Jan 29, 2015
Analyzing Intervals

By Stan Reents

Contributor Stan Reents analyzes recent interval training studies conducted by Canadian researchers.

In 2005 and 2006, Gibala, Burgomaster, and colleagues from McMaster University in Ontario, Canada, published several papers showing that even small amounts of high-intensity training can produce performance improvements.

The protocol went like this: Healthy college students (none were elite athletes) trained three times per week for two weeks. At each training session, subjects rode an exercise bike “all out” for 30 seconds, and then rested for four minutes. This pattern was repeated three to six times at each session.

After two weeks of training, researchers saw increases in cycling endurance capacity between 81 and 169 percent, with a mean increase of 100 percent. (Burgomaster KA, et al. 2005). This is truly impressive when you consider that it was the result of only six training sessions.

In their follow-up study, published the following year, the McMaster researchers showed that the high-intensity sprint interval training (SIT) described above produced exercise performance improvements comparable to a more traditional training program of cycling at 65 percent VO2max for 90 to 120 minutes three times per week. In other words, the same improvement can be achieved in much shorter sessions, if the intensity is very high (Gibala MJ, et al. 2006).

As I mentioned, this research was conducted using healthy college students. Can this regimen be employed with highly trained endurance athletes? To me, the answer seems to be a resounding “yes.”

Australian researchers showed that a training regimen of 12 intervals of 30-second bursts at 175 percent of peak power output separated by four and a half minutes of recovery led to an improvement in 40 km time trial performance in elite cyclists (Laursen PB, et al. 2002). Although the performance improvements were only in the range of four to six percent, this could still be significant in elite competition. High-intensity training (e.g., protocols requiring 95 to 100 percent of VO2 max effort) are known to enhance performance in elite distance runners as well (Midgley AW, et al. 2006).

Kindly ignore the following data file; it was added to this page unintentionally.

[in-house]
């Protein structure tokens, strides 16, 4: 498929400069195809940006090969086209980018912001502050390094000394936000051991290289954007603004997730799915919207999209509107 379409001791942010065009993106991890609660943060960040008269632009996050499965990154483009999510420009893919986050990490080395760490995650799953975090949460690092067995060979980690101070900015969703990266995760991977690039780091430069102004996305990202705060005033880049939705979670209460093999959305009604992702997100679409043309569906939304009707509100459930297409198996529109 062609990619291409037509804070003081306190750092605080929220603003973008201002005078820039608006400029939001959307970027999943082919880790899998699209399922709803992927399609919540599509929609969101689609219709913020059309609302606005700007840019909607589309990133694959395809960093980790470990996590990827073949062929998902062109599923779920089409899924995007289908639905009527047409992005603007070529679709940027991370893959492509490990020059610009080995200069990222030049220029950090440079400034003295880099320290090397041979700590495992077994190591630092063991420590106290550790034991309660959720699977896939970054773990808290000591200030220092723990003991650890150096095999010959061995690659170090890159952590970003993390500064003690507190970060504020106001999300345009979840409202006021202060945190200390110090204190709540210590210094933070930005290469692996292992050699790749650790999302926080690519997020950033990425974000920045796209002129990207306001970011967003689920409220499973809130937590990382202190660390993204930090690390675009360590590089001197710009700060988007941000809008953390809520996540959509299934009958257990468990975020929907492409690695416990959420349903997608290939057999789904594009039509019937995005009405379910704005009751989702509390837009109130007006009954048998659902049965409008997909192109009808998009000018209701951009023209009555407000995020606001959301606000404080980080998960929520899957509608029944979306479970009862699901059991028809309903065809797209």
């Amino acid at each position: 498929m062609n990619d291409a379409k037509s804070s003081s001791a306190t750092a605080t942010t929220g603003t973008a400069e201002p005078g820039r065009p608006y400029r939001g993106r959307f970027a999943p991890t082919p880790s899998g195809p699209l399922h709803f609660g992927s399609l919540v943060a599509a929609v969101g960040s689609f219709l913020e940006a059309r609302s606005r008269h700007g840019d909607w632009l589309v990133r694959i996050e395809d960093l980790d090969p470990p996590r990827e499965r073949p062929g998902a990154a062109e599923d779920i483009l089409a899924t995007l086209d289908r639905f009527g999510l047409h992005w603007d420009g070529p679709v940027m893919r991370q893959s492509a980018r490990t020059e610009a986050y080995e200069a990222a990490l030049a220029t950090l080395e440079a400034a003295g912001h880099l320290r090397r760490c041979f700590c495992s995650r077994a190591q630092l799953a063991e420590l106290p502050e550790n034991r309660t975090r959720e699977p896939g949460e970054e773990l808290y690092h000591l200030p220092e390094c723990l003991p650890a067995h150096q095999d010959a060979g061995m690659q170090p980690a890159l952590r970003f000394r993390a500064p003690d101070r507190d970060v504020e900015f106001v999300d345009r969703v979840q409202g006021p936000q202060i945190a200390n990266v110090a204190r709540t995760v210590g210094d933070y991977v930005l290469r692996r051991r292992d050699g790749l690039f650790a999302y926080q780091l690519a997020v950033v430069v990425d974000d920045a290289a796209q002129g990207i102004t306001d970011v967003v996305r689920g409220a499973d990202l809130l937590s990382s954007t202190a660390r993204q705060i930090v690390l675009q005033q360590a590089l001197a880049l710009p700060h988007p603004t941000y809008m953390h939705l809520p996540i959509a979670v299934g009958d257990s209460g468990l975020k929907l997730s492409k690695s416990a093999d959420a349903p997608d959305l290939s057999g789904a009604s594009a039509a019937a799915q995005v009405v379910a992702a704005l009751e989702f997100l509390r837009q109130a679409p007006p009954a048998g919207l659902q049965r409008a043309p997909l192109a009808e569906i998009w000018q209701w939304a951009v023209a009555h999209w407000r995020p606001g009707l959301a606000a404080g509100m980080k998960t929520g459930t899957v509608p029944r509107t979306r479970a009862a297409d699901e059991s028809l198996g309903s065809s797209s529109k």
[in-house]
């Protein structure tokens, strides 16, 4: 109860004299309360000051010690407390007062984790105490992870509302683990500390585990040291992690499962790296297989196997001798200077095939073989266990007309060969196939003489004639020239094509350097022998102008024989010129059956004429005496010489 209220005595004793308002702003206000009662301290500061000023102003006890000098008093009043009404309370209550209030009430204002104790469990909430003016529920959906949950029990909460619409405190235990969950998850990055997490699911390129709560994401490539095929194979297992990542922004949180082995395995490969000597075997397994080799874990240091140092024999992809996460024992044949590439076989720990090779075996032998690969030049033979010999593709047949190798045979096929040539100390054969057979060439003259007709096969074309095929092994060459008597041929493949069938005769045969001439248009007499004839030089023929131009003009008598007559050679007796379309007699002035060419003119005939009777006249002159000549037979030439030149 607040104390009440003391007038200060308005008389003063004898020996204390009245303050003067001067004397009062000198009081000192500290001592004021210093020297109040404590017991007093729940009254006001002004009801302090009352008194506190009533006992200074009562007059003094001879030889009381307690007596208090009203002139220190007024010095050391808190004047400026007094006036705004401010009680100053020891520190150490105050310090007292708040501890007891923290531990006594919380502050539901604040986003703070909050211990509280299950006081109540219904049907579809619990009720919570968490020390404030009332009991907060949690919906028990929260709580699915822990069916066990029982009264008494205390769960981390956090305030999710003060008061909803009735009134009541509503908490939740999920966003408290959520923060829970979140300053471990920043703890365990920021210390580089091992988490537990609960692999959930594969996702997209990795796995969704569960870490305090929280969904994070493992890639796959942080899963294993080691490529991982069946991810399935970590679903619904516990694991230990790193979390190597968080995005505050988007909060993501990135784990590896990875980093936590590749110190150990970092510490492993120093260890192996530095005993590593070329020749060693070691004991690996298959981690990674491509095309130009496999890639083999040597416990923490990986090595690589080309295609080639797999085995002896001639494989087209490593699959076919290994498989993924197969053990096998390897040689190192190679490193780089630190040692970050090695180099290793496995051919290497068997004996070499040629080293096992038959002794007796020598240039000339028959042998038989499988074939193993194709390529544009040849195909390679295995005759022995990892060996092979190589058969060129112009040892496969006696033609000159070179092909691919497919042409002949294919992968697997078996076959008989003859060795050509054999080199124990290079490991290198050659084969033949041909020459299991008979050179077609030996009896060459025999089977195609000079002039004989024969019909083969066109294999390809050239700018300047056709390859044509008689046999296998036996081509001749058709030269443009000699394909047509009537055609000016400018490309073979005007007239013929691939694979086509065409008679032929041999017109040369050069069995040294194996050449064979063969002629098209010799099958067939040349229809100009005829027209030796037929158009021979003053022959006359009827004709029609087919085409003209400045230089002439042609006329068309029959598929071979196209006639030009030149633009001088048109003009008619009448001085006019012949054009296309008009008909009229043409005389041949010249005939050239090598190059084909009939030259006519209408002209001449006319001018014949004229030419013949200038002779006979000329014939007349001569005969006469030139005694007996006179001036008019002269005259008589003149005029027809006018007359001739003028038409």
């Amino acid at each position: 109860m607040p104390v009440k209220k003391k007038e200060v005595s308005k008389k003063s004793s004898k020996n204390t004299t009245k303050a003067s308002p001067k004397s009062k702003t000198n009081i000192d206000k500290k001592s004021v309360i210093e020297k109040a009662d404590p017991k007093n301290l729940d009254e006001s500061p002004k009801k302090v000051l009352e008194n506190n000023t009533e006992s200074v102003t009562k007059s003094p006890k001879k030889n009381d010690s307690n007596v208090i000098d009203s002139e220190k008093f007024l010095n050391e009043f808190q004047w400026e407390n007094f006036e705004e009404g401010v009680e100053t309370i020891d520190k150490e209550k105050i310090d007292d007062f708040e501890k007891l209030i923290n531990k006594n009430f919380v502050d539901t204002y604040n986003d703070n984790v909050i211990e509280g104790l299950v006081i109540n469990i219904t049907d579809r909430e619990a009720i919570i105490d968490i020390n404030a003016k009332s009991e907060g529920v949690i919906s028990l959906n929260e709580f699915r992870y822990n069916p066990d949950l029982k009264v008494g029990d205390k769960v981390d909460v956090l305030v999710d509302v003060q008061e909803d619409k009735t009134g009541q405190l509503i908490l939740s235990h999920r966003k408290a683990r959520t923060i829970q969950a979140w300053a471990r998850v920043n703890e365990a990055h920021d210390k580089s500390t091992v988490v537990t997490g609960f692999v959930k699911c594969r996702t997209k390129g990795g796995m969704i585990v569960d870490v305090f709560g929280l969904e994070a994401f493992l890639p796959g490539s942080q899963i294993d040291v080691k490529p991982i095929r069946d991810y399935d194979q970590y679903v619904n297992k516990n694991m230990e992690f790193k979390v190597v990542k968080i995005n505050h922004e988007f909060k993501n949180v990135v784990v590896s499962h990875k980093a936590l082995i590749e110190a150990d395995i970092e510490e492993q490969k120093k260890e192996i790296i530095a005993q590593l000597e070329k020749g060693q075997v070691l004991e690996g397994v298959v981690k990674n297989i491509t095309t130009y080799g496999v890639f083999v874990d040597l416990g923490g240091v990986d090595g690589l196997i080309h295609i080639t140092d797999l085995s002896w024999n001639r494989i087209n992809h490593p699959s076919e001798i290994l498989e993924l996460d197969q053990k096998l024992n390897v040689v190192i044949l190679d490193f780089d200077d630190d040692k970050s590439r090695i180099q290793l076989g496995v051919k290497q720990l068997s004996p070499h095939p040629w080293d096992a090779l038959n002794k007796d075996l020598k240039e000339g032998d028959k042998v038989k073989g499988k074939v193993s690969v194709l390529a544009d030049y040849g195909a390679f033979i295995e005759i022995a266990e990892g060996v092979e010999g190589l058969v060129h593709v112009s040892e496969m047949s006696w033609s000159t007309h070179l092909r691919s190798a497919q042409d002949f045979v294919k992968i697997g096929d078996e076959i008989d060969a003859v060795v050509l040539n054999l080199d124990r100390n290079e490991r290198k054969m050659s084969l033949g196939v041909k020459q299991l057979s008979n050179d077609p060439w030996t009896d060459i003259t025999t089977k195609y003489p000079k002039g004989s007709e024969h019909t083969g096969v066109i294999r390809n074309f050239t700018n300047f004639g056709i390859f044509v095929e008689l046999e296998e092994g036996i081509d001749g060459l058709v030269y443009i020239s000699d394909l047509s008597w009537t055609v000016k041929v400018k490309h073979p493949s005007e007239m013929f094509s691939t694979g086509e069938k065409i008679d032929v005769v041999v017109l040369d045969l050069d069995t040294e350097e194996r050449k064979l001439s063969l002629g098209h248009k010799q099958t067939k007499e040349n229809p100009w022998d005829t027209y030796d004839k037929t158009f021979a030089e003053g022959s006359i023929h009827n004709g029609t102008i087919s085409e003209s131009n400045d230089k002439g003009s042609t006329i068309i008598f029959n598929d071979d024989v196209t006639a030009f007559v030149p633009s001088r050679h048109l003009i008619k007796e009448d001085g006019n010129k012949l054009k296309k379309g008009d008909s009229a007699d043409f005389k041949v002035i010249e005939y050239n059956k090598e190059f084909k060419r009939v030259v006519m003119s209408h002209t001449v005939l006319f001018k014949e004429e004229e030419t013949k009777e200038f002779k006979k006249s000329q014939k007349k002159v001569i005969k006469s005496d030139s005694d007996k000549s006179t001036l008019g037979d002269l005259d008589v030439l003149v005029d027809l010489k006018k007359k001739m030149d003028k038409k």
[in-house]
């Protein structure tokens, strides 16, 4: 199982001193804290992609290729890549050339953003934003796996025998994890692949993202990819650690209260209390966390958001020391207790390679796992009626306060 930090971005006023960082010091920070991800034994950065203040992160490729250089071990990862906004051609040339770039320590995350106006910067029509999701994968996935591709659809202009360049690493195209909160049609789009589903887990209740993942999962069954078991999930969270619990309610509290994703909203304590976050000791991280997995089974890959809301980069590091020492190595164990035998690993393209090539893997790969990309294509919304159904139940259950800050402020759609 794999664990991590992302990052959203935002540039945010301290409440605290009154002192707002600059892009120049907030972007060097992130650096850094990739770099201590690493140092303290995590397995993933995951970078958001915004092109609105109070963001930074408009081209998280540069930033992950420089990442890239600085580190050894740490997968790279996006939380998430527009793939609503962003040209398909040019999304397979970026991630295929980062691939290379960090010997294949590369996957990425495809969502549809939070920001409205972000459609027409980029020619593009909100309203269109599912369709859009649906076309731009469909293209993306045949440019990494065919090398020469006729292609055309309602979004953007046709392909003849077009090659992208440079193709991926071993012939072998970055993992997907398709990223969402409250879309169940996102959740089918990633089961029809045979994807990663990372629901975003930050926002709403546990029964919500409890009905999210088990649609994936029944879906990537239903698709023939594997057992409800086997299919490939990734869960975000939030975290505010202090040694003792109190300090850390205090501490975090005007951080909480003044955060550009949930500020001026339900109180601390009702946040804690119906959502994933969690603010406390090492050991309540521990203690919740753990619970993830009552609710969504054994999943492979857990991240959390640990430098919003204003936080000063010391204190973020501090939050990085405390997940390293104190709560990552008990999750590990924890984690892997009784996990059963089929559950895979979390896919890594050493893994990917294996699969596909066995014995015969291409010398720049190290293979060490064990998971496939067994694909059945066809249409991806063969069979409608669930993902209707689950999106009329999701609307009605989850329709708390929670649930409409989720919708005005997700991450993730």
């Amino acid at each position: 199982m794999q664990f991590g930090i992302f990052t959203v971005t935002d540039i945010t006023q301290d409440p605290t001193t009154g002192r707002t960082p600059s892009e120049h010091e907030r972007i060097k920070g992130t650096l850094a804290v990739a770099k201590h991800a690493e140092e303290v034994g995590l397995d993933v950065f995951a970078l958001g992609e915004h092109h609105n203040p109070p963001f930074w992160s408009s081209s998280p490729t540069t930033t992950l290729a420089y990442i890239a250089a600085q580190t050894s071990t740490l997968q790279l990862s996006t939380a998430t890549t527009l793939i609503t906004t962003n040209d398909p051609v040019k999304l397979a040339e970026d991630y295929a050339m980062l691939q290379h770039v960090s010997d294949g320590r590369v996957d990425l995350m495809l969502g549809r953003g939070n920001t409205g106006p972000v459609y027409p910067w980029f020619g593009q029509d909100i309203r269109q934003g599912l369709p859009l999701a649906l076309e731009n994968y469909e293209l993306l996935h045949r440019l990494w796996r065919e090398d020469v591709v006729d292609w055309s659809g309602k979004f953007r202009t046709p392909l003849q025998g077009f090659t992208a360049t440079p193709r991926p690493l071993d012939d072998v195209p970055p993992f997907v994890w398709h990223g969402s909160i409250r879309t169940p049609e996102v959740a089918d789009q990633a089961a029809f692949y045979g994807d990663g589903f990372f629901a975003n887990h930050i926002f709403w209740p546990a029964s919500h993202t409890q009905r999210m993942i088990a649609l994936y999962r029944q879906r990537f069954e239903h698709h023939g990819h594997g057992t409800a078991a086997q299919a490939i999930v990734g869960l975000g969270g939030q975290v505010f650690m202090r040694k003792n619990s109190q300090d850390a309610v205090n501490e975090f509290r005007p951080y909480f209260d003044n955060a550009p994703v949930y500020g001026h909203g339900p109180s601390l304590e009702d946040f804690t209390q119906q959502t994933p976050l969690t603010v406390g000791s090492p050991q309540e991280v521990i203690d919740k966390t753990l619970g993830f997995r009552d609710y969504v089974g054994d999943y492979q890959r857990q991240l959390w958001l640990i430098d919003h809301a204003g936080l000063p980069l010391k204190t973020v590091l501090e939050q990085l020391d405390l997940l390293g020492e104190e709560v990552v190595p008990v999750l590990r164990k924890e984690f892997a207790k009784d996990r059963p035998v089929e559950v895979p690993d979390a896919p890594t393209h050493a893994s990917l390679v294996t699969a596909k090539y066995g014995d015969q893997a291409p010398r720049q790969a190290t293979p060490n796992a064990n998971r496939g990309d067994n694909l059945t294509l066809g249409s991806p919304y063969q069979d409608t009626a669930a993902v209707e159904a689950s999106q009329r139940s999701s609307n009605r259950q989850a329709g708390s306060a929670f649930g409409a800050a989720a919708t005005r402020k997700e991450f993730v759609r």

Finally, can weekend warriors benefit from high-intensity training sessions? Again, the answer appears to be “yes.” Young, moderately active women performed 10 four-minute bursts of cycling at 90 percent of VO2 peak, with two minutes of rest between bursts. Similar to the regimens discussed earlier, results were seen after only two weeks (a total of seven exercise sessions): Measurements of fat oxidation increased substantially (Talanian JL, et al. 2007).

Thus, it appears that not only can high-intensity training lead to performance improvements. It may also be useful for those wishing to drop a few pounds.


Burgomaster KA, Hughes SC, Heigenhauser GJF, et al. Six sessions of sprint interval training increases muscle oxidative potential and cycle endurance capacity in humans. J Appl Physiol 2005;98:1985-1990.

Gibala MJ, Little JP, van Essen M, et al. Short-term sprint interval versus traditional endurance training: similar initial adaptations in human skeletal muscle and exercise performance. J Physiol 2006;575(pt. 3):901-911.

Laursen PB, Shing CM, Peake JM, et al. Interval training program optimization in highly trained endurance cyclists. Med Sci Sports Exerc 2002;34:1801-1807.

Midgley AW, McNaughton LR, Wilkinson M. Is there an optimal training intensity for enhancing the maximal oxygen uptake of distance runners? Sports Med 2006;36:117-132.

Talanian JL, Galloway SD, Heigenhauser GJ, et al. Two weeks of high-intensity aerobic interval training increases the capacity for fat oxidation during exercise in women. J Appl Physiol 2007;102:1439-1447.

Stan Reents, PharmD, is a former healthcare professional. He holds Personal Trainer and Lifestyle Counselor certifications from the American Council on Exercise. He has also been certified as a tennis coach by the USTA. He can be reached at: [email protected]

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